The Neurodiversity Movement is a social justice movement that seeks civil rights, equality, respect, and full societal inclusion for the neurodivergent. I agree that civil rights, equality and respect should be afforded to all people as a general principal. But I also agree that there are times that civil rights need to be restricted and that full societal inclusion should not always be allowed. Consider again that serial killer. Sorry, but their civil rights need to be restricted and they should not be given societal inclusion. They need to be locked up and given treatment in a manner that prevents them from causing harm. There are times that involuntary treatment is appropriate. I agree with that. When someone is trying to hurt other people, whose rights do we consider first? Do we allow them full societal inclusion and disregard the right for safety to all those around them? Sometimes giving rights to one person means taking it from someone else.
Something that we look at in the medical field is functionality. This is another hot spot for the neurodivergent movement. There are those in this movement that would argue that the word functionally really means “functioning like the neurotypicals.” That’s not what functional means. Being functional means that you can meet your every day needs in a safe way. Can you feed yourself? Can you wash yourself? Can you go about your day in a manner that allows you to meet your biological needs? If I was talking about those who’ve had a stroke, no one would bat an eye if I said that I was evaluating their functionality. There is no difference. It is my job to help people reach a point that they can be functional in this manner. It doesn’t matter if they are struggling because of a stroke or because of depression. They are struggling. That’s the part that matters.
The pathology paradigm has it’s place in this conversation. But we also need to embrace the fact that each of us are different. If we are functional and not hurting other people, then we’re ok. My brain works in a strange way. I often feel like there is a war going on in my head between my ADHD and OCD, but I can meet my needs. I can get through the day. That’s the part that matters. I’m not plagued by the strange things that go on in my head. That’s the part that matters. Embrace your differences because there is nothing fundamentally wrong with being different. But there is something wrong with hurting other people or hurting yourself or being plagued by your own mind or not being able to meet your own needs. These are the things that are problems, not being different. Trying to include all the divergent brains into a single category of “ok” just doesn’t work. Life and the universe is more complex than that.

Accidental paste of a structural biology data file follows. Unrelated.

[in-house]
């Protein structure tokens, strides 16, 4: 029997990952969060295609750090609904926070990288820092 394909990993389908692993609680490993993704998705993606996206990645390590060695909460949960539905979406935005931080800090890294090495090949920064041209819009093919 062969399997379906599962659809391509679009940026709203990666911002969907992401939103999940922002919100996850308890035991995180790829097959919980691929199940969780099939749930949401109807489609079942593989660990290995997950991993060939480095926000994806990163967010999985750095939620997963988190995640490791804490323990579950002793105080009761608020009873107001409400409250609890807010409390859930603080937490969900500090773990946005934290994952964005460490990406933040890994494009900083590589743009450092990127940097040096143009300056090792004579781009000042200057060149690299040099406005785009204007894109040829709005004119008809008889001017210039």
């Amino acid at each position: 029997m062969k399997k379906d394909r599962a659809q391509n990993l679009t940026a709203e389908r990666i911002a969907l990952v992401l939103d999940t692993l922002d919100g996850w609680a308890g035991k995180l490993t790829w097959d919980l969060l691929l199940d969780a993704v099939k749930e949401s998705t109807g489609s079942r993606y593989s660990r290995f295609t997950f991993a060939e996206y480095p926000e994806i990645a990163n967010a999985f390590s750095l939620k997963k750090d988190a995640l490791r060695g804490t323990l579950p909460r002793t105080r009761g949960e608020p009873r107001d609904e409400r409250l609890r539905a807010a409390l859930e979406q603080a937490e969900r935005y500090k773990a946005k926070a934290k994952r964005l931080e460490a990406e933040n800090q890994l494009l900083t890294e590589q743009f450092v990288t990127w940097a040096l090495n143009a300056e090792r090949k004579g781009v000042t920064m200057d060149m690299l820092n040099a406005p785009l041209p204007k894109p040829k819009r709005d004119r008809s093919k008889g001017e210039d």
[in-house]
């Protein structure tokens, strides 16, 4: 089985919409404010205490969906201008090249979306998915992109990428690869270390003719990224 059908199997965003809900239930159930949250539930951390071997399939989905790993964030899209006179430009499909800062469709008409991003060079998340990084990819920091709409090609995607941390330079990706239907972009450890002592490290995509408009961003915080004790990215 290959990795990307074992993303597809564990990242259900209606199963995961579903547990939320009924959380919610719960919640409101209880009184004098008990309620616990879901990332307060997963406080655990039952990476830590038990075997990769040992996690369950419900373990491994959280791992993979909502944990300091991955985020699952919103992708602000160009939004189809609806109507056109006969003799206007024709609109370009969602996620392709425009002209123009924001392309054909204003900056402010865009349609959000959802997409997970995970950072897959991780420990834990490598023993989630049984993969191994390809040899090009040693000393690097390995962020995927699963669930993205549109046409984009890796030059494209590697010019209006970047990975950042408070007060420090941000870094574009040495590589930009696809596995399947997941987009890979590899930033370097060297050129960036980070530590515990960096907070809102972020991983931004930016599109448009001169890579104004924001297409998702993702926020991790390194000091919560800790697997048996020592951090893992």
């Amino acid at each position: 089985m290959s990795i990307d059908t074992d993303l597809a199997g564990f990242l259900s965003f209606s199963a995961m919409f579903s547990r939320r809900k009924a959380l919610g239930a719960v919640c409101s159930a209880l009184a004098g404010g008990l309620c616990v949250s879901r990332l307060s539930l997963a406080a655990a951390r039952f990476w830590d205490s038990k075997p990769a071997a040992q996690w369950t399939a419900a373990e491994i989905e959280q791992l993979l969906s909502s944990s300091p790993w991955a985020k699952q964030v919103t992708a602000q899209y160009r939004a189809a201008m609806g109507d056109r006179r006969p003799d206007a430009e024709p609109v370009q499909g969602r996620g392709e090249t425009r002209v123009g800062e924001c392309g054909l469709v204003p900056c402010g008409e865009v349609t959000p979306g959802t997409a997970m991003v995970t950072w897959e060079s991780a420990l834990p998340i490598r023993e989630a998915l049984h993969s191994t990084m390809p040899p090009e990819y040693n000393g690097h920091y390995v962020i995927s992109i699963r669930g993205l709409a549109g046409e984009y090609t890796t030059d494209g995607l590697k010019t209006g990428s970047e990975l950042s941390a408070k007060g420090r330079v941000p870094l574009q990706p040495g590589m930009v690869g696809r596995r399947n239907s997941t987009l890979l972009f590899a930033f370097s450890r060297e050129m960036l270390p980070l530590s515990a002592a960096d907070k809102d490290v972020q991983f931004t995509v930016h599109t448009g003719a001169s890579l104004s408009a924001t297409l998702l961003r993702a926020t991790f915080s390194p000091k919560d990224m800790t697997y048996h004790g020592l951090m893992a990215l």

I love that people are out there encouraging each other to embrace and love themselves as they are. That’s wonderful. I love that people are trying to ensure that all people are being treated with respect and dignity. I love that people are trying to break down the stigma that comes with mental illness. I love that people are trying to ensure that everyone is getting the things that they need to be successful and are being treated equally. These are good things to work towards. But I’m not ready to embrace the idea that there is no pathological brain. And I am not ready to accept that there are not times that people need medical care for their neurological differences.
Which brings us to one of the core questions of the Neurodivergent Movement. Should there be treatments? Should there be a cure? Personally? I think: Yes. I think that like everything else in healthcare, we need to make the treatments and cures available and allow individuals to choose for themselves if they need or want them. It is a little more complex with mental health when the truth of it is that a lot of the work we do in mental health is based on the social norms of the culture. But what other standard would you use?
What’s the solution to all this? I don’t think it’s about erasing pathology. I think it’s as simple as having compassion. Helping each other reach our maximum potential and accepting that no one else is just like us. And accepting that is alright. We need to treat all people as people. None of us are better then anyone else. Even those that have a pathological mind are deserving of respect and compassion. We need to embrace our diversity, including the diversity in our neurological functioning. None of us have any more value then anyone else. If we can remember that, we could do so much better in this world. Living with loving kindness. That’s the solution.